So there will be many sighs of relief in Europe in 2017 as the right is, apparently, beaten back. Yet, hydra-like, the radical right is unlikely to give up and is capable of evolving to capitalise on popular worries about globalisation, economic change, de-industrialisation, sudden waves of migration and the fear of terror – always exaggerated in the minds of worried citizens. In fact, the astonishingly striking thing is how much progress the radical right has made in political life. Groups that a few years ago would be dismissed, as David Cameron once derided Ukip, as a motley crew of fruitcakes and closet racists have become mainstream. They seem authentic. They reflect back voters’ bar-room prejudices and simplicities. They are happy to blame others, especially outsiders and foreign powers, for their nations’ problems.
There is a pattern among so many leaders in democratic or semi-democratic states who have already come to power, or close to it, on a nationalistic agenda to “make their country great again”. The list is long, and in its way impressive: Donald Trump, soon, in the US; Narendra Modi in India; Vladimir Putin in Russia; Viktor Orban in Hungary; Recep Erdogan in Turkey; even Beata Szydło and her Law and Justice Party in Poland. One might even add Nicola Sturgeon and her own soft brand of nationalism in Scotland, as well as all the other separatist movements across the world gradually breaking up old nation states and federations. Even Theresa May had a wobbly moment in her conference speech when she patronised foreigners in Britain as “citizens of nowhere” (angering especially the governor of the Bank of England, an urbane Canadian). All have some degree of nationalism at their core, through it is fair to say that ethnic and religious identity is not always a strong feature of their platforms.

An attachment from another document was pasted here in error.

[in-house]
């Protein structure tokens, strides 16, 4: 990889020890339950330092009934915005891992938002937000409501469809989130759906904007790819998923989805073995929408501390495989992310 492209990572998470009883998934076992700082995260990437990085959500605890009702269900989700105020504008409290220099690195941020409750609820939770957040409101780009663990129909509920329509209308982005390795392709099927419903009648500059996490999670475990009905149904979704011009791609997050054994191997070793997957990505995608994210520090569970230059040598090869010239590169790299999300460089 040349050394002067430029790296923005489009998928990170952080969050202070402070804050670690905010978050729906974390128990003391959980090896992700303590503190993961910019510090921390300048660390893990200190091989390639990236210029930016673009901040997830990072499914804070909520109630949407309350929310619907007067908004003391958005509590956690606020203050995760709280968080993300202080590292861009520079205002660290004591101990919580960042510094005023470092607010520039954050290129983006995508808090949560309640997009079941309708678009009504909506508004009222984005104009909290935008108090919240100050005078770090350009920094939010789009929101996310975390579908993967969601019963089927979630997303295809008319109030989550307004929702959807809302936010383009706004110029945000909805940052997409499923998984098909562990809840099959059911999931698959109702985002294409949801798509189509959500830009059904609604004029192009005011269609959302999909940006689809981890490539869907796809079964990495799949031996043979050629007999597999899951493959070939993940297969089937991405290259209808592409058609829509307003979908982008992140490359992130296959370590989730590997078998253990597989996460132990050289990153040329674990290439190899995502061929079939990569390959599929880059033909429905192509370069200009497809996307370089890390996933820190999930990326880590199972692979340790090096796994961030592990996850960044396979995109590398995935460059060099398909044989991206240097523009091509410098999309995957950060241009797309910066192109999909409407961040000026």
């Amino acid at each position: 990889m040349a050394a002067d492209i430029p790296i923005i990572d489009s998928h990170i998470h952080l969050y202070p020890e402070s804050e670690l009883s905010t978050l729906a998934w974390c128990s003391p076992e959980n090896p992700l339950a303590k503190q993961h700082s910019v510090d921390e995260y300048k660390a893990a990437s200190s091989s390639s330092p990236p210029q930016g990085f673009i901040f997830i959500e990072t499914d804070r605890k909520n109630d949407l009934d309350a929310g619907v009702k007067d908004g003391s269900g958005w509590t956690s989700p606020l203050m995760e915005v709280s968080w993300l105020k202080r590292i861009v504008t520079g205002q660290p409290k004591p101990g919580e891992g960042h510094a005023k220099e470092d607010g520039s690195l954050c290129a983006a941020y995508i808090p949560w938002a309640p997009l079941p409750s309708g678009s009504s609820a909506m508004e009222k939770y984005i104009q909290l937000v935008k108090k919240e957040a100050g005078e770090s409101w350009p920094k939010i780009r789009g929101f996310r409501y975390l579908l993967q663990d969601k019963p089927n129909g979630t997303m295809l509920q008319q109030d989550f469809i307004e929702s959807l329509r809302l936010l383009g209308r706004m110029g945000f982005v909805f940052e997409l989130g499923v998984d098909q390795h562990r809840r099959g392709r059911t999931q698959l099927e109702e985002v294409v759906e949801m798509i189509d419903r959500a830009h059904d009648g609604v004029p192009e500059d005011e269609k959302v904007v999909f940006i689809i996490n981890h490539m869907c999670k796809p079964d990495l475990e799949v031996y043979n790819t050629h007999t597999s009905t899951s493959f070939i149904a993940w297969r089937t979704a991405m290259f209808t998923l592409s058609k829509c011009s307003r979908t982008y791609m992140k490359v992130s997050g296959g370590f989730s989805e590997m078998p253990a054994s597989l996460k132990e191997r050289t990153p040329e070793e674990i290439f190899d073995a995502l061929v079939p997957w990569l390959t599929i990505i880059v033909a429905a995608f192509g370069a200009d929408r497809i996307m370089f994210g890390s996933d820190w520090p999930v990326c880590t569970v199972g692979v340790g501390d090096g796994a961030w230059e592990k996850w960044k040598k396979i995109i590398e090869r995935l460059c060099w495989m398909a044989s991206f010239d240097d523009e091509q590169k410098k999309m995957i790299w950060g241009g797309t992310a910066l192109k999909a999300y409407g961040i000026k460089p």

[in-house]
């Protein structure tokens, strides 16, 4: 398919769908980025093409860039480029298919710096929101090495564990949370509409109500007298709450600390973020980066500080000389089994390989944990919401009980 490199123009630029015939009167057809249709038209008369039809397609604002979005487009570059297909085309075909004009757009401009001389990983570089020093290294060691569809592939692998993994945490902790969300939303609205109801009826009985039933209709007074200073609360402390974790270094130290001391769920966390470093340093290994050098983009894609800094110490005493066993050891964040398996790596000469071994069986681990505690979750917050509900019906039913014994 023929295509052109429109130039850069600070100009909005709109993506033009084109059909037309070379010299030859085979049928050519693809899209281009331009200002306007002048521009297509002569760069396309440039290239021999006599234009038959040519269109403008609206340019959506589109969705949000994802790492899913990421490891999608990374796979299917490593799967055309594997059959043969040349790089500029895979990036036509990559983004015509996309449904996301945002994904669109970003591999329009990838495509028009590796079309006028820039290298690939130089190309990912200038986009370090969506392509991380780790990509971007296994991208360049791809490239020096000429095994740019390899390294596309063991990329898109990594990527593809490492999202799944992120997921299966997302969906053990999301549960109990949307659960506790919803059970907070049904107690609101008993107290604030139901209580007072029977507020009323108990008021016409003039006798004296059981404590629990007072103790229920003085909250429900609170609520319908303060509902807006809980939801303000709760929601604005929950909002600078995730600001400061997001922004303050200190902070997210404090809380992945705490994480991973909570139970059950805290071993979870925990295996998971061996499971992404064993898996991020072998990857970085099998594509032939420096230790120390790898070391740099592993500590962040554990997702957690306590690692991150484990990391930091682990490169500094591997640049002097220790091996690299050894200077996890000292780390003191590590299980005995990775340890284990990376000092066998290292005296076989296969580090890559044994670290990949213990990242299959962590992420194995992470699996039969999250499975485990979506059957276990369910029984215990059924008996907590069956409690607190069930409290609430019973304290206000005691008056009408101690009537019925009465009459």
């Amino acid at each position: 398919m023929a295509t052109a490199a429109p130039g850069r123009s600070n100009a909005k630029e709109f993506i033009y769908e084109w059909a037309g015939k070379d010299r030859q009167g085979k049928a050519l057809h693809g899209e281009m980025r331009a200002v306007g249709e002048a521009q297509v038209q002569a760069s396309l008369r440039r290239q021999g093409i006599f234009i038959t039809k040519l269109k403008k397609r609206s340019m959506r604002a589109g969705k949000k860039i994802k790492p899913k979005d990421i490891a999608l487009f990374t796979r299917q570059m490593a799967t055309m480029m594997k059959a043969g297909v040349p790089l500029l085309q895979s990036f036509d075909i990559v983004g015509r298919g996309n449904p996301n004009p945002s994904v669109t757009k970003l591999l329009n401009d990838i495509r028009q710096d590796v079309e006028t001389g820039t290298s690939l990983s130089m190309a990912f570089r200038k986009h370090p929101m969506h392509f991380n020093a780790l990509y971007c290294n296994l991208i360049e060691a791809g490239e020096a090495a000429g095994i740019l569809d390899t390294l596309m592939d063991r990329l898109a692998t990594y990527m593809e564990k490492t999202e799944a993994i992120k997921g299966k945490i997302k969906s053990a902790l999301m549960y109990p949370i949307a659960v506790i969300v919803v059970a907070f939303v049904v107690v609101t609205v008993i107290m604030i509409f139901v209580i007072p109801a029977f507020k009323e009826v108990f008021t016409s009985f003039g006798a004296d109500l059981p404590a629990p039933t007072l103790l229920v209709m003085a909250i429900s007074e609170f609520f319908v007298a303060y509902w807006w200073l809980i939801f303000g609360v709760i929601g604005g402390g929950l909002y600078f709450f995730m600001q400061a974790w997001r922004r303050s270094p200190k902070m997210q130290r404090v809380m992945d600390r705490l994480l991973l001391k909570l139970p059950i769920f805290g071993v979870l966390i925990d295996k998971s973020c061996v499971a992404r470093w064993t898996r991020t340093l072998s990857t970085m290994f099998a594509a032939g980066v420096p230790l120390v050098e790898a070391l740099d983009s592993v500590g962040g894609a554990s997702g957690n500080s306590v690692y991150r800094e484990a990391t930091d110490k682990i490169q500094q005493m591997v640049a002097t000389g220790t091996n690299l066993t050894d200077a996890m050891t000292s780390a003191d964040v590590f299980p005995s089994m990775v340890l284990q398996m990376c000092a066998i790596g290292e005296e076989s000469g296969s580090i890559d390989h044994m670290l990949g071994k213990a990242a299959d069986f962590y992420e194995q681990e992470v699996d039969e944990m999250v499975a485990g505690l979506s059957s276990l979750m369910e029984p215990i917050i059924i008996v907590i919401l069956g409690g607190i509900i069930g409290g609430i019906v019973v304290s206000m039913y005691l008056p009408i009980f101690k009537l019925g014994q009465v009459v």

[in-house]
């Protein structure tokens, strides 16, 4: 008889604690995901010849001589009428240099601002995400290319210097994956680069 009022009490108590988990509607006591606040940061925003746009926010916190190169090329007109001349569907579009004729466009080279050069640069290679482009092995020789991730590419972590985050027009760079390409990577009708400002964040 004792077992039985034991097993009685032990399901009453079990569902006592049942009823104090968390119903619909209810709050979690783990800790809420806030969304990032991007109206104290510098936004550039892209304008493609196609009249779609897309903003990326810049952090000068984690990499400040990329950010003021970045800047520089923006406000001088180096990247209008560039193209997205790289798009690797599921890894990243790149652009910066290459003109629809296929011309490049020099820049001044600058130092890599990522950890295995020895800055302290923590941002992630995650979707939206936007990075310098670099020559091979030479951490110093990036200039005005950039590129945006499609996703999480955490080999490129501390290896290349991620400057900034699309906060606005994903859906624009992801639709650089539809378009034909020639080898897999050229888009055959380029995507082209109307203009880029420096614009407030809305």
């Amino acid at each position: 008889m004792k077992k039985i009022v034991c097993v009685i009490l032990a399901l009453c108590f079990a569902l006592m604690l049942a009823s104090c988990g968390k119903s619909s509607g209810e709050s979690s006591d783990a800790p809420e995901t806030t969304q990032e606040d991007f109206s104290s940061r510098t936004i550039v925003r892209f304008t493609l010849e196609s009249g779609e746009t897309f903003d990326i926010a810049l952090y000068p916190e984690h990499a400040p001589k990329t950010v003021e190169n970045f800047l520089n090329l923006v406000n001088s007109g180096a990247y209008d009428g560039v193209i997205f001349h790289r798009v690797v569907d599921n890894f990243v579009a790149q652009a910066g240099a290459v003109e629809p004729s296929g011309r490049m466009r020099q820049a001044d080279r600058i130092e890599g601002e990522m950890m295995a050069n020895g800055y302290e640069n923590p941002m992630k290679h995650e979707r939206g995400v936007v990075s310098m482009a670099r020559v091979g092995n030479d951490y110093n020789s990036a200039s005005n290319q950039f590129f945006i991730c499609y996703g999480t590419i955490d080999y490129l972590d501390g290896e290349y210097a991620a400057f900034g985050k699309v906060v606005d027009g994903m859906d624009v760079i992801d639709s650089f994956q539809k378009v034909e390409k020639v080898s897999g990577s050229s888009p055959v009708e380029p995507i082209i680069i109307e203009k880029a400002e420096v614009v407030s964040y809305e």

Elsewhere in China, Iran, Saudi Arabia, and across much of the rest of the world, leaders are happy to make the most of the patriotism, religious fervour and pride of people for their own agendas. ‘Twas always thus, but not so often in the past in such an unpromising economic environment as today.
The worry for the longer term must be – where will the disaffected voters go once they become convinced that the likes of Donald Trump or Vladimir Putin have betrayed them? Will they then reject democracy as a system? When so much ordure is poured over “corrupt” democratic politicians making unsavoury deals in the “swamp”, one should not be so surprised when the voters give up on the whole game. In the UK the resentments over the MPs’ expenses scandals – “duck houses” and the like – are still raw, and eroding faith in politics, almost a decade on from the revelations.
The pattern, then, is of mainstream parties in democracies giving ground, appeasing or losing power to parties of a populist, usually rightist and nationalistic stripe. In undemocratic states, from little Cuba and North Korea to mighty China and Iran, the same impetus is there, the panto villains usually being the Yankees (who may soon once again live up to the neo-imperialist stereotype). Even if the Five Star Movement in Italy (led by a former comedian), Marine Le Pen or Geert Wilders don’t win their elections outright, their voices will be loud enough to distort and reshape conventional politics, and in particular attitudes to the EU, immigration and free trade. None can be counted as forces for good in the world; none can be counted out just because they didn’t win power outright in 2016 or 2017; none should be underestimated.
A world where it can be considered a mercy if a neo-fascistic party “only” wins 30 per cent or 48 per cent of the vote is not a world safe for peace and prosperity. If 2016 proved anything it is that the voters are getting tired and weary of old parties and old solutions. Dangerous stuff.